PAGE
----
Heat Article Dugg up from Archive.org, thanks to KS:

Grain & Heat Formulae

Here is a summary of Volume and Heat calculations you'll need for several aspects of brewing with grain.  Calculations include total volume of mash, "water-equivalent" heat capacity of grain, strike water calculations, and electric element calculations of power and temperature rise rate.

These formulae are based on a grain heat capacity equal to 0.4 times that of an equal weight of water, from a posting in HBD 1879 ( "re: temperature calculations"), and on grain volume being 0.08 gal/lb (when soaked -- thank you Spencer!), from postings in HBDs 1792 and 1793 ("Scientific Mashing Breakthru!").

Both screwed-up English (American, more accurately) and Metric units are given.  Variables are defined as they are introduced and are not redefined when used later.  I've spared the mathematically-challenged the drudgery of deriving the equations but if anyone is interested I'll be happy to answer via private E-mail.

A typical question which is answered by the formulae is given in advance of each, in case someone is thinking, "What the hell good is THIS?".  An example is given as well.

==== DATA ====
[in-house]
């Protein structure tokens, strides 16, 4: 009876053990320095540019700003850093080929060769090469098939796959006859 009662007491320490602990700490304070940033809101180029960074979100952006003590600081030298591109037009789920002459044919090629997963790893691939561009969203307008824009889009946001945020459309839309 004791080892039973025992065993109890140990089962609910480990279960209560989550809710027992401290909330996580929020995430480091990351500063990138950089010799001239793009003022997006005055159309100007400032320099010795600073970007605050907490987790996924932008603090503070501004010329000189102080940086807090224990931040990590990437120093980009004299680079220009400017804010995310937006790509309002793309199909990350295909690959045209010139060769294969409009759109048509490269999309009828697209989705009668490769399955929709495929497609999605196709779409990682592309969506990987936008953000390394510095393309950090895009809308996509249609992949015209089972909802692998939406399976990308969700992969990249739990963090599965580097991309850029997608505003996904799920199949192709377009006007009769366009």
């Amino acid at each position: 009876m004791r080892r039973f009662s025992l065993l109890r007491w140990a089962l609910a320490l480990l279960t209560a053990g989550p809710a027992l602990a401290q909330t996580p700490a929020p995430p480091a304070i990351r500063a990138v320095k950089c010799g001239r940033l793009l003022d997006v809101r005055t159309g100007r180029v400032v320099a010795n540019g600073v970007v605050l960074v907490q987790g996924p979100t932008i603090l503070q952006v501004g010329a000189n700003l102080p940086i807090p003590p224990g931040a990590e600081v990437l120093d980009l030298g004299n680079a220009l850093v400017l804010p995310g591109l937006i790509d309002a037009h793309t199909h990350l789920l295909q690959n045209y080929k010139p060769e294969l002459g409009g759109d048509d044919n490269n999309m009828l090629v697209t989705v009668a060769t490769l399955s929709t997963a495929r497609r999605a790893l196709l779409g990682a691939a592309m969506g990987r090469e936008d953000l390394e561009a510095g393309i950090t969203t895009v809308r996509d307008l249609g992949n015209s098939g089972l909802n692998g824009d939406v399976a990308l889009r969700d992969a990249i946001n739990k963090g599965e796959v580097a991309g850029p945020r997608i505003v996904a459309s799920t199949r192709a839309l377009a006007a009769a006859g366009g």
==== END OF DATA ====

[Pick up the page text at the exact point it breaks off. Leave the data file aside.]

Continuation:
Hope you find this to be worthwhile reference information.

Topic Index:

  • Grain Volume
  • Grain Heat Capacity Caluclation
  • Strike Water (Initial & Subsequent) Temperature Calculations
  • Power Required to Boost Temperature in a certain time
  • Temperature Rise Rate with a Given Power Input
  • Element Power at Voltage other than Rated
  • Wiring Current Capacity
  • Element Power Density

  • Grain Volume

    "I have a 5-gallon cooler that I would like to mash in.  How much grain will it hold?"

    1 lb grain occupies about 0.08 gal or 0.32 quart when added to water (and allowed to soak).  1 kg grain occupies about 0.67 liters when added to water (and allowed to soak).

    Total volume of mash = Wg (0.08 + MWR/4) gallons
                         = Wg (0.32 + MWR) quarts
                         = Mg (0.67 + MMWR) liters

    Wg   = weight of grain (lbs)
    MWR  = Mash Water Ratio, qt/lb
    Mg   = Mass of grain (kg)
    MMWR = Metric Mash Water Ratio, liters/kg

    Example:  10 lb grain with a MWR of 1.3 qt/lb occupies

    vol = 10 * (0.08 + 1.3 / 4)